# Example: sliding window

In this example, we implement a “sliding window”. This is an array
that stores a range of values from an unbounded sequence. The window
provides an operation `trim`

that moves the window offset forward,
forgetting the values between the old and new offsets. This
structure might be useful for keeping a log of events that is
occasionally truncated at the beginning, or for maintaining a window
of packets in an ordered transport protocol.

From the point of view of decidability, the main problem that we
need to solve is hiding the arithmetic needed to express the
representation invariant. That is, if `s`

is our sequence, `w`

is
the window and `T`

is the offset of the window, then we want to say
“for all positions `I`

in the sequence, if `I >= T`

then ```
s[I] =
w[I-T]
```

”. Unfortunately, this use of arithmetic would put us outside
the decidable fragment, since we are applying subtraction to
universally quantified variables. Thus, we will hide the function
`I-T`

in an isolate, using an uninterpreted relation to represent it
and proving just the properties of this relation needed to implement
our window operations.

## References

We will need the `order`

and `collections`

libraries for arrays.

```
include order
include collections
```

## Shift relation

In order to “slide” the window, we need a relation that describes a
“shift” in the sequence. The module `shift_theory`

below provides a
relation `r(T,X,Y)`

that holds when X = Y + T. The idea is that `T`

is the amount of left-shift, `X`

is an element of the original
sequence, and `Y`

is the corresponding element of the shifted
sequence.

The module provides an action `f`

that, given `T,X`

, returns Y. This
action can be used to find an element in the shifted sequence. By hiding
the arithmetic in this action, we can avoid using arithmetic in the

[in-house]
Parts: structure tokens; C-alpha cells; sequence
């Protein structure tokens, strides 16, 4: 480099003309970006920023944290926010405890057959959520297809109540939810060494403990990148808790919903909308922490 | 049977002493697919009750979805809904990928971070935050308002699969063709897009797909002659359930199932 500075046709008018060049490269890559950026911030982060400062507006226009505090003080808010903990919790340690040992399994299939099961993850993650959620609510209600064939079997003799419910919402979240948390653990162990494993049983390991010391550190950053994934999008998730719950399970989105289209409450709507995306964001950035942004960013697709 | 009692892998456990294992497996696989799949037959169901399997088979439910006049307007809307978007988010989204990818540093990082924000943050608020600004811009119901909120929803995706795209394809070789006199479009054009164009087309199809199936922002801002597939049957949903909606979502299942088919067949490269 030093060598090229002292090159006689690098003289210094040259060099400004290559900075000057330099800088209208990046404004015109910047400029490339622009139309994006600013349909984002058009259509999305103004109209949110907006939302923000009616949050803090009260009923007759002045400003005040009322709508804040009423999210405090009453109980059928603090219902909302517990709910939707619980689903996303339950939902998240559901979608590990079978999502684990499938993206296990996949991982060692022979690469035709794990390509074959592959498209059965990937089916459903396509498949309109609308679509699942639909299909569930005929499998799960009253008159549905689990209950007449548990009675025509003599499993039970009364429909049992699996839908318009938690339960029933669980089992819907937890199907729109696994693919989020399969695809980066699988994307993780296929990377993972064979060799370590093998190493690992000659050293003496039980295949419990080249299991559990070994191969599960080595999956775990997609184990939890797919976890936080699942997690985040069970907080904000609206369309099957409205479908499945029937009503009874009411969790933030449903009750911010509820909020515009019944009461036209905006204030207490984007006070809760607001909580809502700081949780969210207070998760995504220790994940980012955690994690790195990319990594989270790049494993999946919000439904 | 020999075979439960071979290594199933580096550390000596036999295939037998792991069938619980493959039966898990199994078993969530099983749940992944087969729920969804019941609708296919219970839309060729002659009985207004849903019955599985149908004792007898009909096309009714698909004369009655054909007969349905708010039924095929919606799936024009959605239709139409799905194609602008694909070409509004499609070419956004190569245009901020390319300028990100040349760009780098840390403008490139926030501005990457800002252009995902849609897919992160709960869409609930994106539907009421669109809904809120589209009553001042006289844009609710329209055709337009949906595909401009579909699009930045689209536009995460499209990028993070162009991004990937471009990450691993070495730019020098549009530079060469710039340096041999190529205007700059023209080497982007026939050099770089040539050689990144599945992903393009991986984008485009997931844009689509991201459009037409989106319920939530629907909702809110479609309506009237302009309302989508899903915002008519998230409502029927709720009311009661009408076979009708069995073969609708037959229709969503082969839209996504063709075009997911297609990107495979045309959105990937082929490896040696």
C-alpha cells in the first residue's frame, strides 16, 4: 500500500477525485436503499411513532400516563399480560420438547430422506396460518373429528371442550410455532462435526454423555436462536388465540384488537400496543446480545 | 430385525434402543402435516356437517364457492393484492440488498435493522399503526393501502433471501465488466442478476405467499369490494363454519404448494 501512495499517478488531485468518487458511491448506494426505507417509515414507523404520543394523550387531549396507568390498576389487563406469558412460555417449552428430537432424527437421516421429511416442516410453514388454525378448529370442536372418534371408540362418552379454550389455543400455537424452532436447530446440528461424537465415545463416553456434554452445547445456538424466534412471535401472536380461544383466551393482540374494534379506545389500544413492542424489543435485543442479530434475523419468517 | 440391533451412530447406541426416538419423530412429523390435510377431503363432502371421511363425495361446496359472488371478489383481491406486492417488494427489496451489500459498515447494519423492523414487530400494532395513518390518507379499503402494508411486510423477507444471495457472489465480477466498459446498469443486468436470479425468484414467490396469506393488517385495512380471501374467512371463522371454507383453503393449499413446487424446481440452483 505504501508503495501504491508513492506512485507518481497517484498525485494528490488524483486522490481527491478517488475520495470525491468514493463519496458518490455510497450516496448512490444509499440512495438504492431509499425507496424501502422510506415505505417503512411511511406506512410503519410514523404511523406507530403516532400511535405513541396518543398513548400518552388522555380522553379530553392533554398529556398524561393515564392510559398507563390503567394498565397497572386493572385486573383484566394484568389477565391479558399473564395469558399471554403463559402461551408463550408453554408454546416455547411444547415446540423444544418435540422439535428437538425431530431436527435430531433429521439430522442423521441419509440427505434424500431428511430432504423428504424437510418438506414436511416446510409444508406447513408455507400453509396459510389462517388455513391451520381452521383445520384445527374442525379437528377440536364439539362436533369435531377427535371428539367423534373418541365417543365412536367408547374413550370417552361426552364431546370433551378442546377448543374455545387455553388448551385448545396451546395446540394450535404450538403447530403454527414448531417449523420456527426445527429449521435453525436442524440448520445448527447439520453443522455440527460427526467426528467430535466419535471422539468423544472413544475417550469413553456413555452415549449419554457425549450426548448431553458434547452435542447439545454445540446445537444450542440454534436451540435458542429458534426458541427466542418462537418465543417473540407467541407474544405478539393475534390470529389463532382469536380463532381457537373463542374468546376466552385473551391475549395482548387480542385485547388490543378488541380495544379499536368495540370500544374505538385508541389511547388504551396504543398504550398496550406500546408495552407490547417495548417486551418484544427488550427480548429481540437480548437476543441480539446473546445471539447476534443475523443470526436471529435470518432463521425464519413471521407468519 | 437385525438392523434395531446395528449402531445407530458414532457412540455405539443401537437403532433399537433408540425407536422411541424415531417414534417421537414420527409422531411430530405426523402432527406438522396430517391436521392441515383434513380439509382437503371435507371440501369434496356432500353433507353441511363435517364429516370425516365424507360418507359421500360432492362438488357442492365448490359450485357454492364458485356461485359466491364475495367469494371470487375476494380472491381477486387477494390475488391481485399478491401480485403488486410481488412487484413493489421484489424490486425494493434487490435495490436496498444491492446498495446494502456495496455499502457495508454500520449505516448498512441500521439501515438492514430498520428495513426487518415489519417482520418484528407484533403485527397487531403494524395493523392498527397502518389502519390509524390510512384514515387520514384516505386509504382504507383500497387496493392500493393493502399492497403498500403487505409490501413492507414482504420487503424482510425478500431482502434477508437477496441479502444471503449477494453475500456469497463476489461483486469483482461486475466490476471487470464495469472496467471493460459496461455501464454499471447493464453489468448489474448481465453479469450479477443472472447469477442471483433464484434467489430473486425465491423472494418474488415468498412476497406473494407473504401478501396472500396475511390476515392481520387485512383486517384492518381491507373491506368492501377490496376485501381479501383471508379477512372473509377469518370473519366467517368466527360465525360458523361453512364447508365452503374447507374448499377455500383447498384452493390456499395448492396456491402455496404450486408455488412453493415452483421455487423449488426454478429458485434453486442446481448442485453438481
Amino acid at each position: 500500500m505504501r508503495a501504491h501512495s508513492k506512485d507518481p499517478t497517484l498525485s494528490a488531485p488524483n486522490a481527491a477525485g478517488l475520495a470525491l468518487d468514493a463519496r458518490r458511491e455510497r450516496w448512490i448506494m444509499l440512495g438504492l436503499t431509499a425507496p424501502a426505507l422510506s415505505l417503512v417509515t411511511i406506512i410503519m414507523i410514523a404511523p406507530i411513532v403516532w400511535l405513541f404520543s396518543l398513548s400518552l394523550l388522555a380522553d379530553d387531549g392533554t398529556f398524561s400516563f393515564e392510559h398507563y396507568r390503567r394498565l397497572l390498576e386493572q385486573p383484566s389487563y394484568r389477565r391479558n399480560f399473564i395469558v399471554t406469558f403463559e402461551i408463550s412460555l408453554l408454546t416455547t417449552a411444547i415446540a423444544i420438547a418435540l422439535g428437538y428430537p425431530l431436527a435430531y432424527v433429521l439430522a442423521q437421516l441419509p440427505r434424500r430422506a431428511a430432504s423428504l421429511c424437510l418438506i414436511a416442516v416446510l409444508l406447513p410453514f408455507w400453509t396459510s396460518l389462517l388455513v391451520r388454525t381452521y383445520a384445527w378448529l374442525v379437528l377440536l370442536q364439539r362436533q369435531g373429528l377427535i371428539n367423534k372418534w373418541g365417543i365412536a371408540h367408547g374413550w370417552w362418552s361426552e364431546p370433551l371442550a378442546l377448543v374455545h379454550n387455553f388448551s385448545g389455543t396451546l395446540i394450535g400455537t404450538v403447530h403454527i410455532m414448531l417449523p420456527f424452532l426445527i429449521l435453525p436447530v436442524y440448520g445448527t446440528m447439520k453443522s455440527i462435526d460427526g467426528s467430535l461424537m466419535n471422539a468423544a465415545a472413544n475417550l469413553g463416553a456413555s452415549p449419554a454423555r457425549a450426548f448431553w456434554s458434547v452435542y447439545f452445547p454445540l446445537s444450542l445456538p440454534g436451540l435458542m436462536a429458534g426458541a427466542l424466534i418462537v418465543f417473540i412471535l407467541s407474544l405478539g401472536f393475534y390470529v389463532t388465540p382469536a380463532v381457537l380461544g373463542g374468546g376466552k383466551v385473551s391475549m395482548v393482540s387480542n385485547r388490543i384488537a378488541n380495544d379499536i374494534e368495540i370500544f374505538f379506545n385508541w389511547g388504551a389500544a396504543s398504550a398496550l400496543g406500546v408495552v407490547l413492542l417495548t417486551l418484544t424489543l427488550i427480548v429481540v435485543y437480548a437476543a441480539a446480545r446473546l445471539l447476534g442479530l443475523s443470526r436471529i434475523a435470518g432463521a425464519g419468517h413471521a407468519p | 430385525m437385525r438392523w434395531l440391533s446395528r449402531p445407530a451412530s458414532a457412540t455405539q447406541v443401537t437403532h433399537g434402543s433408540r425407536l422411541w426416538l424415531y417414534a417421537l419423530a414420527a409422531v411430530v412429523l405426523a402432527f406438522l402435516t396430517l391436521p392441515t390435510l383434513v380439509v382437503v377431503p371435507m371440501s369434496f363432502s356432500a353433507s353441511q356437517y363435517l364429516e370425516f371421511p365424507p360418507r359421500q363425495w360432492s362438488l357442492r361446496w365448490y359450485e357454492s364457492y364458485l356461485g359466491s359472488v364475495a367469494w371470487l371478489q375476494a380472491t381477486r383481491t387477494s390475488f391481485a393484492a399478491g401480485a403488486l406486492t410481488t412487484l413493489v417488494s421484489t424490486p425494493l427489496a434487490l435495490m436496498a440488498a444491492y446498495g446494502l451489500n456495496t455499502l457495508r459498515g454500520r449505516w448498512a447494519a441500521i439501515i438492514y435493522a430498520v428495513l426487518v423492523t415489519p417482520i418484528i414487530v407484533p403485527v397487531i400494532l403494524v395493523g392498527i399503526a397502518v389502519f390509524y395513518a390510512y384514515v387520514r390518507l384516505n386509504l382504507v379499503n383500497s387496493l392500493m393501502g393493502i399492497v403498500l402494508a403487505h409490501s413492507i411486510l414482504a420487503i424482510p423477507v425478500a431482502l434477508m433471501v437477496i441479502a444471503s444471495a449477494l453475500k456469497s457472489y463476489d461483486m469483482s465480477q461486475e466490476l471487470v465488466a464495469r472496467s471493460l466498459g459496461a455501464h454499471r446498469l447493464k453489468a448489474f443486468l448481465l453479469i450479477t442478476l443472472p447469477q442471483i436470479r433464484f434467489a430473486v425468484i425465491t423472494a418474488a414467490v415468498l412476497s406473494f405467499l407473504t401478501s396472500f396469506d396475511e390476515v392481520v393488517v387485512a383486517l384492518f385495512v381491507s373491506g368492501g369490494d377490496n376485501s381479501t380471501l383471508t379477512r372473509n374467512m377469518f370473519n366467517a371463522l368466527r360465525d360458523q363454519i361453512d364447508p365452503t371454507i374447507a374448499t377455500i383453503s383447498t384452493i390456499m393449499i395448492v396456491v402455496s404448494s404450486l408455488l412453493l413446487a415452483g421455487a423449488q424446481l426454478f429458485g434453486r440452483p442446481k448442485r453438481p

sliding window implementation.

The module takes a parameter `idx`

which must be is an ordered
sequence type.

```
module shift_theory(idx) = {
```

The interface provides the shift relation `r`

an an action `f`

that computes the shift (that is, subtracts t from x, to get the
position of `x`

relative to offset `t`

).

```
relation r(T : idx, X : idx, Y : idx)
action f(t:idx,x:idx) returns (y:idx)
specification {
```

We need the following properties of the `r`

relation:

- It is a partial function from
`X`

to`Y`

- It is a partial function from
`Y`

to`X`

- It is increasing in
`X`

- It is decreasing in
`T`

- It is preserved by successor
- For
`T = 0`

, it is the identity relation - Indices are non-negative, so
`Y <= X`

and`T <= X`

.

Property 2 isn’t actually needed, but it might be helpful in other uses of this module. Several of these properties were added in response to counterexamples in verifying the sliding window implementation below.

```
property r(T,X,Y) & r(T,X,Y1) -> Y = Y1
property r(T,X,Y) & r(T,X1,Y) -> X = X1
property r(T,X1,Y1) & r(T,X2,Y2) & X1 < X2 -> Y1 < Y2
property r(T1,X,Y1) & r(T2,X,Y2) & T1 < T2 -> Y2 < Y1
property r(T,X1,Y1) & idx.succ(X1,X2) & idx.succ(Y1,Y2) -> r(T,X2,Y2)
property r(0,X,X)
property r(T,X,Y) -> Y <= X & T <= X
```

The action `f`

returns a `y`

such that `r(t,x,y)`

, assuming
`t <= x`

. Note that for positions less than the offset,
there is no index in the shifted sequence (that is, positions
less than the offset are not in the window,

```
around f {
require t <= x;
...
ensure r(t,x,y)
}
} # end specification section
```

In the implementation section, we give the definition of `r`

(which is needed to prove the properties above) and give the
implementation of `f`

.

```
implementation {
definition r(T,X,Y) = (X = Y + T)
implement f {
y := x - t
}
}
```

We make this module an isolate, and say `with idx.impl`

to use
the implementation of `idx`

. This gives us the natural number
theory, which is needed to prove the above properties. Note it’s
very important *not* to say `with idx`

here, since the
specification of `ordered_sequence`

(see order.ivy) contains
various universally quantified properties that, when mixed with
arithmetic, would put us outside the decidable fragment.

```
isolate iso = this with idx.impl